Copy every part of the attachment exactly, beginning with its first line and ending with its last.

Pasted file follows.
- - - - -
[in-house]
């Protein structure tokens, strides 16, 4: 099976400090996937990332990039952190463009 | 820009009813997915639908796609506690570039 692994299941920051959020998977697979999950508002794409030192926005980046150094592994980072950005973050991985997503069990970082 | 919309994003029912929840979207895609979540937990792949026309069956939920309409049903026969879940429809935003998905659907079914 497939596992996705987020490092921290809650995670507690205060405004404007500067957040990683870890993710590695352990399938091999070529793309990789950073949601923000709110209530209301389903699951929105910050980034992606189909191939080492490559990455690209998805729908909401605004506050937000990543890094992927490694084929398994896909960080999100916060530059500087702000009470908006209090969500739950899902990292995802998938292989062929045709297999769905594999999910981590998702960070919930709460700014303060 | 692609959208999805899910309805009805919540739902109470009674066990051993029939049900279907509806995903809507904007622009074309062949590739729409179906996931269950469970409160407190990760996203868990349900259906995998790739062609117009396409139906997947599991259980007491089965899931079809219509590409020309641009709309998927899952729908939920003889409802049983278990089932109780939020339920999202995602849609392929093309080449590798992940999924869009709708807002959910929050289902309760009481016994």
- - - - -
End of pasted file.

[in-house]
């Protein structure tokens, strides 16, 4: 099976400090996937990332990039952190463009 | 820009009813997915639908796609506690570039 692994299941920051959020998977697979999950508002794409030192926005980046150094592994980072950005973050991985997503069990970082 | 919309994003029912929840979207895609979540937990792949026309069956939920309409049903026969879940429809935003998905659907079914 497939596992996705987020490092921290809650995670507690205060405004404007500067957040990683870890993710590695352990399938091999070529793309990789950073949601923000709110209530209301389903699951929105910050980034992606189909191939080492490559990455690209998805729908909401605004506050937000990543890094992927490694084929398994896909960080999100916060530059500087702000009470908006209090969500739950899902990292995802998938292989062929045709297999769905594999999910981590998702960070919930709460700014303060 | 692609959208999805899910309805009805919540739902109470009674066990051993029939049900279907509806995903809507904007622009074309062949590739729409179906996931269950469970409160407190990760996203868990349900259906995998790739062609117009396409139906997947599991259980007491089965899931079809219509590409020309641009709309998927899952729908939920003889409802049983278990089932109780939020339920999202995602849609392929093309080449590798992940999924869009709708807002959910929050289902309760009481016994």